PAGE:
Wearable PCB Design requirements focus on basic Material(1)
Wearable PCB Design requirements focus on basic Material (1)
Because of their size are small, there are few ready-made PCB standards for the growing wearable Internet of things market. And consider how to apply them to unique emerging challenges. There are three areas that require special attention: surface materials for circuit boards, RF / microwave design, and RF transmission lines.
PCB is generally composed of laminated layers, which may be made of fiber reinforced epoxy resin FR4, polyimide or Rogers or other laminated materials. Insulating materials between different layers are called semi-cured sheets.
Wearable devices require high reliability, so this will be a problem when PCB designers face the choice of using FR4 (PCB with the best value for money) or more advanced and expensive materials.
If wearable PCB applications require high speed, the dielectric constant of the high-frequency material. FR4 may not be the best choice. The dielectric constant of the more advanced Rogers 4003 series is 3.55, and that of the brother series Rogers 4350 is 3.66.
The dielectric constant of a stack refers to the ratio of the capacitance or energy between a pair of conductors near the stack to the capacitance or energy between the conductors in a vacuum. At high frequencies, it is desirable to have a small loss, so, Roger 4350 with a dielectric coefficient of 3.66 is more suitable for higher frequency applications than FR4 with a dielectric constant of 4.5.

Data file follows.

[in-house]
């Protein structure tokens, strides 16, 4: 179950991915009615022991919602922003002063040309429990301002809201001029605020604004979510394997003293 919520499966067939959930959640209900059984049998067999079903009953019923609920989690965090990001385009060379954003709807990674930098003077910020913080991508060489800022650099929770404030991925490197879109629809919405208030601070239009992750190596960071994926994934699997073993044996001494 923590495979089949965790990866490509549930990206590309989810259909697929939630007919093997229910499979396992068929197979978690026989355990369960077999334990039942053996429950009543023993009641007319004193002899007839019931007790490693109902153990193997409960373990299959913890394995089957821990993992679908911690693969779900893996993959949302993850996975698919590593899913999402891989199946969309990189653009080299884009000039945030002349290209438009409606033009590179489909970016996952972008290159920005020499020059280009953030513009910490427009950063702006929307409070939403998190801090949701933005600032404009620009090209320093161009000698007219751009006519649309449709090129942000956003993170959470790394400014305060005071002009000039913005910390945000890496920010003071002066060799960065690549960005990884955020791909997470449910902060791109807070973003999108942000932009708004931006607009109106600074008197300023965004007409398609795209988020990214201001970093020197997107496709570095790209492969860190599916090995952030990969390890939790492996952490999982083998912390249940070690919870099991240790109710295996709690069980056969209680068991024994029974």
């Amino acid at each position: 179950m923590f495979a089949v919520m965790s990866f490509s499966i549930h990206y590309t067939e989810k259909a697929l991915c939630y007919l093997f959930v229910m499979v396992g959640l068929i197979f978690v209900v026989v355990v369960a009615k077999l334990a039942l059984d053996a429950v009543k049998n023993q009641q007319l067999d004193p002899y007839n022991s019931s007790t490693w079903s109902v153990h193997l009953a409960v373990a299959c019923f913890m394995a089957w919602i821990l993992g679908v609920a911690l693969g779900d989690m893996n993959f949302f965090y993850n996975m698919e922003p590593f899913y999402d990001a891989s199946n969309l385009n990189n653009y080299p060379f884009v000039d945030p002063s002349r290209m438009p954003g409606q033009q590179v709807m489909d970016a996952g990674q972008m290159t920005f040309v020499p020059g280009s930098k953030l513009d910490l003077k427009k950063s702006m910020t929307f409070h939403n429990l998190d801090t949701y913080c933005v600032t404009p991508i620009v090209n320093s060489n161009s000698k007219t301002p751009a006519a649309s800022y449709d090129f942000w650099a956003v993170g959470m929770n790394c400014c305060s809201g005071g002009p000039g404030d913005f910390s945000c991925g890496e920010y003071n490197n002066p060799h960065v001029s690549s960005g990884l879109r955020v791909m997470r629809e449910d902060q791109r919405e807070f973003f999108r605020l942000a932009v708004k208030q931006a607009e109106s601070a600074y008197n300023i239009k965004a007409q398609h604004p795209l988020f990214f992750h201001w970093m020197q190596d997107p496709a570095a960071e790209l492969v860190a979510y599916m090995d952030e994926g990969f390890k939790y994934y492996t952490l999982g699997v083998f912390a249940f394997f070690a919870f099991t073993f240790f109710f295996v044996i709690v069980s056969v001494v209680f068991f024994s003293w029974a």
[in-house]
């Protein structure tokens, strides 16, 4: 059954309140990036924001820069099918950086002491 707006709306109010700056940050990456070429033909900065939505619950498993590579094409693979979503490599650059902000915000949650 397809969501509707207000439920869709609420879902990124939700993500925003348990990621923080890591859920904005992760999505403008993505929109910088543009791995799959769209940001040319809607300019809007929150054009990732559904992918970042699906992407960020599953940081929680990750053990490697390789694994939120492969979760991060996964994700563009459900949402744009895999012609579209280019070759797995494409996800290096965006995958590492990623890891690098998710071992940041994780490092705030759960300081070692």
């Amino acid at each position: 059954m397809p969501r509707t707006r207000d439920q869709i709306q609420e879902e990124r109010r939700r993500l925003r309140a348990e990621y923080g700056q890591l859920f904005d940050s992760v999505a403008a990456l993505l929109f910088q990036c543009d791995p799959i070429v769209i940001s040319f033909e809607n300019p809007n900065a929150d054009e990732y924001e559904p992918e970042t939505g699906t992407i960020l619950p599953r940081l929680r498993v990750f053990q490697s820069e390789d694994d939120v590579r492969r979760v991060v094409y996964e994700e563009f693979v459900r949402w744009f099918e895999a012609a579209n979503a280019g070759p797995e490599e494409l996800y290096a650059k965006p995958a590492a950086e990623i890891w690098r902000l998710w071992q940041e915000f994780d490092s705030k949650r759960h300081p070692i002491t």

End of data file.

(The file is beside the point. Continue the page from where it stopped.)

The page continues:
Normally, the number of layers of PCB for wearable equipment ranges from 4 to 8. The rule of construction is that, if it is 8, it should provide sufficient strata and power layers and clip the wiring layer in the middle. The ripple effect in crosstalk can be kept to a minimum and the electromagnetic interference can be significantly reduced.
In the layout stage of the PCB, the layout plan usually depends on the large stratum close to the power distribution layer. This can result in very low ripple effect, and the system noise can also be reduced to almost zero. This is especially important for the RF subsystem.
Compared with Rogers materials, FR4 has high dissipation factor (Df), especially in the high frequency. For higher performance of the FR4 stack, the Df value is about 0.002. FR4 is better than the ordinary one order. But the Rogers stack is only 0.001 or less. When the FR4 material used in high frequency when applied, will produce significant differences in insertion loss. The insertion loss is defined as the use of FR4, Rogers or other materials when the signal from the power loss of A transmission to B.